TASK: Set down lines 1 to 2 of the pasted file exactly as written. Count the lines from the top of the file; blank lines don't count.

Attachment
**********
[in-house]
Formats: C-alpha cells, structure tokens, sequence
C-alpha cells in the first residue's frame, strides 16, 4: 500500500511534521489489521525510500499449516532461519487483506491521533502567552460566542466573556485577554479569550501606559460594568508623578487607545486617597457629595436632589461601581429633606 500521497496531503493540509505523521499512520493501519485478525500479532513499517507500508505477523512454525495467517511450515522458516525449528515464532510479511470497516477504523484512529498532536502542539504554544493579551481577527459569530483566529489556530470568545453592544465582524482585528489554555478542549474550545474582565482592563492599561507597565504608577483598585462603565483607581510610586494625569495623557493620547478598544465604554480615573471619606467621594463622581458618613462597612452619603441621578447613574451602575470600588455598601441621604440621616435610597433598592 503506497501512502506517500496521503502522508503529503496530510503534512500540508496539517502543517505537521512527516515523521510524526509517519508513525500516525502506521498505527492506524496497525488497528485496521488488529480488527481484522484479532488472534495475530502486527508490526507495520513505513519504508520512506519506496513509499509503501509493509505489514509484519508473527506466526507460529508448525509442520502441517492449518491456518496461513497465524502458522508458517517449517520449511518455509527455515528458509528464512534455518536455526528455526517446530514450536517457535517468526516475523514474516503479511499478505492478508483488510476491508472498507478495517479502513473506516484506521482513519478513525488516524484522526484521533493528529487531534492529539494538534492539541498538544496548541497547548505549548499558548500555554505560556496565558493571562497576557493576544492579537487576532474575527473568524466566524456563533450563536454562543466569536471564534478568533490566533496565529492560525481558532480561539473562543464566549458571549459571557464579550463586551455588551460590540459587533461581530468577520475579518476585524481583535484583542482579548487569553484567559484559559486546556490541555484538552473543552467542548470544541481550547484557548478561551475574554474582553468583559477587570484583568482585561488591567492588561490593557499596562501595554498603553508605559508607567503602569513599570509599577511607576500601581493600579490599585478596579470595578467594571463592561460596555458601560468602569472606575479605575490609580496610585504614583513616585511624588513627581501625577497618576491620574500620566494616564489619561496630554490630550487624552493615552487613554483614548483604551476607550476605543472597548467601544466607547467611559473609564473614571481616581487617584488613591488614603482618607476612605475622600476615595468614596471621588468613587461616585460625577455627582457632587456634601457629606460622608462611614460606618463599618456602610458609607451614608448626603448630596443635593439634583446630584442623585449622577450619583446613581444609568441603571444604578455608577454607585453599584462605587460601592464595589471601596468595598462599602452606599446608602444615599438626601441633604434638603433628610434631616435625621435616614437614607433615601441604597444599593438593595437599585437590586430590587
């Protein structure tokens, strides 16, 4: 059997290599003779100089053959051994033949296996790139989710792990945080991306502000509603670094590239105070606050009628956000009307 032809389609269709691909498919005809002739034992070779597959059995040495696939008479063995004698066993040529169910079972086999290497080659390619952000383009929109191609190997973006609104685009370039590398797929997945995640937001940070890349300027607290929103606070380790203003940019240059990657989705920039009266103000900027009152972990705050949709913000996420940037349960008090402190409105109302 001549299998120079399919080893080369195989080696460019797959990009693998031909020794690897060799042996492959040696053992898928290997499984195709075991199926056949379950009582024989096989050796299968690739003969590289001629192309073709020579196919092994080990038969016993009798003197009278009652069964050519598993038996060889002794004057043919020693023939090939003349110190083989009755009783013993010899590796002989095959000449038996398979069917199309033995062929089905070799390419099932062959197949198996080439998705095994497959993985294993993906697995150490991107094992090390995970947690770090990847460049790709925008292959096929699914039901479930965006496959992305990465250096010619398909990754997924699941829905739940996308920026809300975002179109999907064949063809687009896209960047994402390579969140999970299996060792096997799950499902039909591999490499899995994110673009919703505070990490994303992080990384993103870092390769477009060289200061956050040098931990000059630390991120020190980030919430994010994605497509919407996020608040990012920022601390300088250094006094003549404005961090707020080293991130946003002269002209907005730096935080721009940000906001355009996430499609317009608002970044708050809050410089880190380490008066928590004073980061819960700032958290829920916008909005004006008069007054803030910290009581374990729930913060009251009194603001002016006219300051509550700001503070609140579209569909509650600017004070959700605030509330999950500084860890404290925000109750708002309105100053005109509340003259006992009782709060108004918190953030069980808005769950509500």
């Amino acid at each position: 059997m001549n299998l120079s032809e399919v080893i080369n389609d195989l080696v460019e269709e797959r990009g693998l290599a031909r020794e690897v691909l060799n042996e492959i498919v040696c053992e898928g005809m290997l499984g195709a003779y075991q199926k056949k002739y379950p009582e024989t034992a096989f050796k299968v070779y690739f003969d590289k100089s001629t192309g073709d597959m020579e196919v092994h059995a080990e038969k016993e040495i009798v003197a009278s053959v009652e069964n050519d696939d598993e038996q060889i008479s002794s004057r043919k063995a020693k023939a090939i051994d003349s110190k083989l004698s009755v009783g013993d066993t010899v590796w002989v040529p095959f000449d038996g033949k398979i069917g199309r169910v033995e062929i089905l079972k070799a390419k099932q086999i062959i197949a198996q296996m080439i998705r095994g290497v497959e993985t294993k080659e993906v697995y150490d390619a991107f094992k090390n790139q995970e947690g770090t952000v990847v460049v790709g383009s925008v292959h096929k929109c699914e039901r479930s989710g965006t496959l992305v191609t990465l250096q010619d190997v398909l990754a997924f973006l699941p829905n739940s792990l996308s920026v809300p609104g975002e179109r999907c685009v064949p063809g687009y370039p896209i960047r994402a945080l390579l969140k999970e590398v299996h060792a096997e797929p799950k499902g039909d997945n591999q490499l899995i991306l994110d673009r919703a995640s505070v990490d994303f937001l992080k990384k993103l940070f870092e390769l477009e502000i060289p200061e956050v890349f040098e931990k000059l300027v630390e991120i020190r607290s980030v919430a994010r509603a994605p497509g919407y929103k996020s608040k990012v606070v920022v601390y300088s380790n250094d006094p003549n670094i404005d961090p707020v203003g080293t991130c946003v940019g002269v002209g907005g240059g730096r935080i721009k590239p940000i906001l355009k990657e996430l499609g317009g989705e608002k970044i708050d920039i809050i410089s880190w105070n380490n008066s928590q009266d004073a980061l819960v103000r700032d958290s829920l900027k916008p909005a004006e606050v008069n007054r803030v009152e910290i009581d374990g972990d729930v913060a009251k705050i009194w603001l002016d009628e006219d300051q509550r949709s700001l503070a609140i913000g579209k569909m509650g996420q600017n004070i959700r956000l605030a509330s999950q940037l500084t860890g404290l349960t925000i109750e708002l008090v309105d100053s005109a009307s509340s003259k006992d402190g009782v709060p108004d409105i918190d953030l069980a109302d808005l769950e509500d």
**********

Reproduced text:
[in-house]
Formats: C-alpha cells, structure tokens, sequence